In this three-part post, we will take a close look at health insurance fraud and abuse, how they happen, and what you can do to prevent them. In this first post, we will explain what Medicare fraud and abuse are and, more importantly, why they matter.
What Is Medicare Fraud?
To put it simply, one type of Medicare fraud occurs when someone knowingly makes a false claim for services and procedures that never happened. That means your doctor or another party is charging the Medicare system for services never rendered. Because health care providers are reimbursed by the government for treating Medicare patients, it is a potentially lucrative form of fraud that costs taxpayers billions every month. We will dive deeper into the types of Medicare fraud in post two.
What Is Medicare Abuse?
Medicare abuse is a little different. One example is when a doctor administers treatments or procedures that do not truly benefit a patient. These procedures can range from unneeded but harmless prescriptions to potentially deadly surgeries. In this case, work is being performed by the doctor, but the work was not necessary. Medicare abuse exposes patients to unnecessary risk.
Why Should Anyone Care?
People seem to care more about Medicare abuse because it can have a negative impact on a person's life, even resulting in death. But fewer people seem worried about Medicare fraud. All too often, it's seen as a victimless crime. That simply isn't true. As tax payers, it's your money being stolen and wasted.
Plus, every unnecessary cost to Medicare results in an undue burden on the Medicare system as a whole, which then results in higher premiums and health care costs for everyone who relies on the program.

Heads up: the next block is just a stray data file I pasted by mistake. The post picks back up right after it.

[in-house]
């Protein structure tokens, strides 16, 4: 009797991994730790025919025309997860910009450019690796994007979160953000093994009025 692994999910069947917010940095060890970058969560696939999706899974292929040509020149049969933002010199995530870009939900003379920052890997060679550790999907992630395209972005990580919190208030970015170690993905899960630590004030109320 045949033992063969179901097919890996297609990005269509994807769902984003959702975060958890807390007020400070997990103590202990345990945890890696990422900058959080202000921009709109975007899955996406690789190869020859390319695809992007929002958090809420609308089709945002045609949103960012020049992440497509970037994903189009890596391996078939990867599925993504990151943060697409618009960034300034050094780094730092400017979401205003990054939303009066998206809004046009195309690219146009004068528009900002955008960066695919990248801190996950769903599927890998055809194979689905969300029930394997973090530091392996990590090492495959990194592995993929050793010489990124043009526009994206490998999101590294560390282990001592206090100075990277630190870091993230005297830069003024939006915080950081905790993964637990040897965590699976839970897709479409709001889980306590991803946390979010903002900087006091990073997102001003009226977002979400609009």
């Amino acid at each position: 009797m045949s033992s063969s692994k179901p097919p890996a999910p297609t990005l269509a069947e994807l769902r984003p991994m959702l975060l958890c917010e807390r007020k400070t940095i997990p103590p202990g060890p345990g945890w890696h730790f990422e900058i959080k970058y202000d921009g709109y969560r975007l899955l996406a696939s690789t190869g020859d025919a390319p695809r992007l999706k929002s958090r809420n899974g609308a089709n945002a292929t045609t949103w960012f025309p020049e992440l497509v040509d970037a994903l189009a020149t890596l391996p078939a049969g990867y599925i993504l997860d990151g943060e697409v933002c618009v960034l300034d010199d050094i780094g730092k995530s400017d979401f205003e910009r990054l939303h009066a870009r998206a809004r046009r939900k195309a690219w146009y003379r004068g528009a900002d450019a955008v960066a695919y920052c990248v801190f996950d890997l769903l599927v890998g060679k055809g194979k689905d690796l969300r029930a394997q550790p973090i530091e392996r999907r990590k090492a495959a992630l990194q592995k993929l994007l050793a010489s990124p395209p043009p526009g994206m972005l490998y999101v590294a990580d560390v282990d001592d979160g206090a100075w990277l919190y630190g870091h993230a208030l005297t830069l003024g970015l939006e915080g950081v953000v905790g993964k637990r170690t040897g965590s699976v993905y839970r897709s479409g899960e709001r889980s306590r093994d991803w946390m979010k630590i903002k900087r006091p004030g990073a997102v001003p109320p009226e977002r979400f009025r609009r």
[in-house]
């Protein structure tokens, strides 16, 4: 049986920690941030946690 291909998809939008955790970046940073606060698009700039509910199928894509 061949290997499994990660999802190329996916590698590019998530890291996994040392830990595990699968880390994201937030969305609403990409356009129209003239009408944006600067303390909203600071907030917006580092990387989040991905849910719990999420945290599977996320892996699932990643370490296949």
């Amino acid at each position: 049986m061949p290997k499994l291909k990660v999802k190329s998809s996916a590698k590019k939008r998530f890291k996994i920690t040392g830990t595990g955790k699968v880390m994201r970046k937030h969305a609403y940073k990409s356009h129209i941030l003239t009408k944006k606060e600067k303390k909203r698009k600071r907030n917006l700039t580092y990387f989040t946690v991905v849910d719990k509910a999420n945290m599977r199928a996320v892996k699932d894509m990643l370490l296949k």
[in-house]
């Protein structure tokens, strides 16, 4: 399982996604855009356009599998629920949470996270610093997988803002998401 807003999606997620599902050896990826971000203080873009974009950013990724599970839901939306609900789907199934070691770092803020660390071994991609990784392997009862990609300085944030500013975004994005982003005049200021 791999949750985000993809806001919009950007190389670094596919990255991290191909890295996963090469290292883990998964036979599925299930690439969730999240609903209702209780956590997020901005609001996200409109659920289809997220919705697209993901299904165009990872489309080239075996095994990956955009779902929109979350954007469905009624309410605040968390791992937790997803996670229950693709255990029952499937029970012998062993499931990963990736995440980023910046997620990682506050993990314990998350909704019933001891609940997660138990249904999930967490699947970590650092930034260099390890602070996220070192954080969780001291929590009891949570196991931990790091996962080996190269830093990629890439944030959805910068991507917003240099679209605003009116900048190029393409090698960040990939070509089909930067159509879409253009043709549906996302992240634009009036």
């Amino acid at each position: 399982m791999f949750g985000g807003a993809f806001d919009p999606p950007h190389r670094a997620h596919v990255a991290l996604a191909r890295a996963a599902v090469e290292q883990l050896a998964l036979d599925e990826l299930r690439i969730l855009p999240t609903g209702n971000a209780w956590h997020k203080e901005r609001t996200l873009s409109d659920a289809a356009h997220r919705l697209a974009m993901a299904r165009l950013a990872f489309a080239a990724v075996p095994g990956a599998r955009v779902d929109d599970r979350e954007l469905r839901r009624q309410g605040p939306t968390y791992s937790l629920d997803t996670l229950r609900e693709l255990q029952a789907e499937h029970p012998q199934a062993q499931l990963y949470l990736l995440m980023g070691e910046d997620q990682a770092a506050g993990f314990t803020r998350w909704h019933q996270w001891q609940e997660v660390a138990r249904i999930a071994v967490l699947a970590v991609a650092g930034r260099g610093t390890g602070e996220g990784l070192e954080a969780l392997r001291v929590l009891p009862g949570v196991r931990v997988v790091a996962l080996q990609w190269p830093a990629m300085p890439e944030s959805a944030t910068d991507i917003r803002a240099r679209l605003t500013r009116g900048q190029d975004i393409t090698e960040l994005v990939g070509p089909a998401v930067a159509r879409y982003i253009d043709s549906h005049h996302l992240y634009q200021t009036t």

That's why Medicare fraud should be a concern for every American, whether they pay for private insurance or are on Medicare. In the next post, we will examine the most common methods of Medicare fraud and abuse.
ABC News, "Medicare Funds Totaling $60 Billion Improperly Paid, Report Finds," July 2015
Medicare Consumer Guide, "Preventing Medicare Fraud"
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Medicare is one of the most popular government run programs in the nation. Every day, 10,000 Americans enroll in Medicare and around 37 million rely on Medicare for their preventative health services like flu shots and cancer screenings.
According to the Kaiser Family Foundation, 6 in 10 Americans report that the program is working well. That number climbs when you look at seniors, 8 out of 10 of whom believe Medicare works well for them. But working well and working perfectly are two separate things.
A major flaw in the Medicare program is the risk for both fraud and abuse. Fortunately, there are ways for concerned seniors to help combat both, thanks to the Senior Medicare Patrol.